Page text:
Nick Nurse recalls Kawhi Leonard’s first vocal moment during his time with the Toronto Raptors | NBA.com Canada

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In conjunction with the release of his new book “Rapture: Fifteen Teams, Four Countries, One NBA Championship, and How to Find a Way to Win — Damn Near Anywhere,” Toronto Raptors head coach Nick Nurse was a guest on The Woj Pod with ESPN’s Adrian Wojnarowski.

During the 45 minute podcast, the two spoke on a wide range of topics, including a few of the anecdotal passages from Nurse’s upcoming book, like the first time 2019 Finals MVP Kawhi Leonard made a vocal statement during his time with the Raptors.

“We were talking about moving the ball, getting a little bit more ball movement,” Nurse set the scene. “I think that rolls off everybody’s tongue all the time really easily – both coaches, players, media, fans, whatever … it was getting a lot of momentum, especially from the second unit guys and the guys around and the meeting was kinda picking up some momentum very strongly and they were saying ‘sometimes we just need to pass it for the hell of it, just to move it, just to circulate it,’ all those words that we use.

“Kawhi held up his hand and said ‘I ain’t passing for the (expletive) hell of it’ and he said ‘my job’s to score and then to draw double and triple teams then when I do, then it’s your job to score’ and it was very well-timed and very well-said by him and important.”

Given the context clues of the story happening early in the season while the team was in Boston, this moment came ahead of the Raptors meeting with the Celtics on Nov. 16, 2018, as Toronto had dropped two straight games after getting out to a 12-1 start to open the season.

Nurse continued, adding that “(Kawhi) hadn’t said much yet, he was still finding his feet and wondering about me as a coach, wondering about his teammates, wondering about some things and we were off to a pretty good start, though.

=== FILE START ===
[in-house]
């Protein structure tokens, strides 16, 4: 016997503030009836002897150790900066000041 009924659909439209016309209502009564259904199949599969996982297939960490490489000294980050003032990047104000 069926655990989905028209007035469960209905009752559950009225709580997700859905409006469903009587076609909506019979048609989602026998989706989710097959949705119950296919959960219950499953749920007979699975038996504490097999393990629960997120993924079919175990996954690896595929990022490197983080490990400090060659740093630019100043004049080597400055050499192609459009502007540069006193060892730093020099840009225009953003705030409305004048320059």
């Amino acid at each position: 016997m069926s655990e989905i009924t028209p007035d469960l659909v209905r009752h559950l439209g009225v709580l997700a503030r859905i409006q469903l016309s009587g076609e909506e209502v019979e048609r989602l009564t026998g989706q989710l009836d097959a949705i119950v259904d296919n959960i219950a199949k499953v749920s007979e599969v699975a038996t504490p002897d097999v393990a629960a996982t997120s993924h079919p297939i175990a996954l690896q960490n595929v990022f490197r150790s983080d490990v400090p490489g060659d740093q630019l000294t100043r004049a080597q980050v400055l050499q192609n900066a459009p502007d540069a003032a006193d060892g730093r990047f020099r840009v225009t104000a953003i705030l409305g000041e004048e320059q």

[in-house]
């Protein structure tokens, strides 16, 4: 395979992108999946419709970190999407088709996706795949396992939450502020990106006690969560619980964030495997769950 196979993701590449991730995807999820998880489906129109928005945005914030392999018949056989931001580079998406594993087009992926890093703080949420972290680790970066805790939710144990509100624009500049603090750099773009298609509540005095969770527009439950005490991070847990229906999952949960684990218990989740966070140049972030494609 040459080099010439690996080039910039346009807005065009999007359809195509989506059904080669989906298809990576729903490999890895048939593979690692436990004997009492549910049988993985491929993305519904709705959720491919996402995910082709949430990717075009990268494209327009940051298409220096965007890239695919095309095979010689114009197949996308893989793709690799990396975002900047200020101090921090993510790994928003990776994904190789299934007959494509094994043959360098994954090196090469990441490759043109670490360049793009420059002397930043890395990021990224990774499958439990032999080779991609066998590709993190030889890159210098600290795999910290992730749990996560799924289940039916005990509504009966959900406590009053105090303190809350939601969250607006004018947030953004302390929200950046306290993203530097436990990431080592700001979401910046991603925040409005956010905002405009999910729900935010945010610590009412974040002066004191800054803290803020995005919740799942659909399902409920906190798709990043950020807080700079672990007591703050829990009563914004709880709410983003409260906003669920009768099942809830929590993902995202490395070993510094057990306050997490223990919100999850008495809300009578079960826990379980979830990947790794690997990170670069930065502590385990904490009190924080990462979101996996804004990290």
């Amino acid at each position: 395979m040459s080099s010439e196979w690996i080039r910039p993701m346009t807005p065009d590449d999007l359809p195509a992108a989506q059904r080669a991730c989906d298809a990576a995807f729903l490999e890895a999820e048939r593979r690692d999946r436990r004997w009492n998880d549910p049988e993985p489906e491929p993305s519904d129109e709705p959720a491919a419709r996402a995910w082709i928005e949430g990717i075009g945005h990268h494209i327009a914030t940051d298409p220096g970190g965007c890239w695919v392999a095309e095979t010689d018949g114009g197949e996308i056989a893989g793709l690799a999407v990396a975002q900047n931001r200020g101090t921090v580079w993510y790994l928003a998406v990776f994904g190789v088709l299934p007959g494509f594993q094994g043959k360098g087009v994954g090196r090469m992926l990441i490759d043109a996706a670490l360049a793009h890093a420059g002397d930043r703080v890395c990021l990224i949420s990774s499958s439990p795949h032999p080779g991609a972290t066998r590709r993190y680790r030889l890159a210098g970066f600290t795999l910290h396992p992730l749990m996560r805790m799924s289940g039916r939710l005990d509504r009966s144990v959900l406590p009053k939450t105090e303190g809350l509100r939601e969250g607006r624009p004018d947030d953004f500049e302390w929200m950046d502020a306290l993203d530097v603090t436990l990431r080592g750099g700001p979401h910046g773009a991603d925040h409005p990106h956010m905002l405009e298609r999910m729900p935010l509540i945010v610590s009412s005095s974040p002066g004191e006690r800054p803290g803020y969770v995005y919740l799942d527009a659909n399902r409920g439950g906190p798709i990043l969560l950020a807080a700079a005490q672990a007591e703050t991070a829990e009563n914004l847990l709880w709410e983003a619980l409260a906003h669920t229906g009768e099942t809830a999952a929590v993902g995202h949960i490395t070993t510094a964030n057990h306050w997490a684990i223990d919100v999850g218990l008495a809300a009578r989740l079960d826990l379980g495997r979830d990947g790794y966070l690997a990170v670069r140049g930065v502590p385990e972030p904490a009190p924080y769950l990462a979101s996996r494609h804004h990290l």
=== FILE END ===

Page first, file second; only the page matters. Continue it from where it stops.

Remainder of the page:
“It was kind of the first team meeting, it was the first little bit of angst because we’d lost a couple in a row and all that kind of stuff and he spoke up and it really was, everybody else in the whole film room looked up like ‘we haven’t heard that voice too much,’ and you could’ve heard a pin drop while he was speaking and then he delivered a haymaker line there so that was again followed by a lot of silence of ‘he’s exactly right,’ and there’s really nothing more to say. End of meeting type of thing.”

Leonard would go on to score 31 points, pull down 15 boards and dish out four assists in a seven-point overtime loss to the Celtics that night, a loss that the Raptors responded to by ringing off eight consecutive wins to improve their record to 20-4.

When asked about how Kawhi’s quieter demeanour blended with Kyle Lowry‘s vocal leadership style, Nurse acknowledged that like all great things, it took time for comfort and familiarity: “Kyle, first of all, he leads by example, there’s no question – the guy plays hard. But he’s also a vocal leader. Sometimes people say ‘well, he leads by example, which means he never says anything,’ but Kyle does lead by example and says quite a bit.

“And it ended up being a great pairing. But as you know, I’m not sure they really knew each other, like, who knew Kawhi? I started coaching him, I had never spoken to him before until we traded for him and I think that once they got to know each other as the season went on (there was a) tremendous amount of respect both ways back and forth with those guys even though they go about their leadership responsibilities a little bit differently.”

This mutual respect between the team’s two leaders resulted in the Raptors winning the ultimate prize, completing a historic run to capture the 2019 NBA title. As it stands, that film session in mid-November proved to be a crucial juncture in the journey.

Nurse’s book hit shelves on Tuesday, Oct. 13. You can find more information on how to purchase “Rapture” here.

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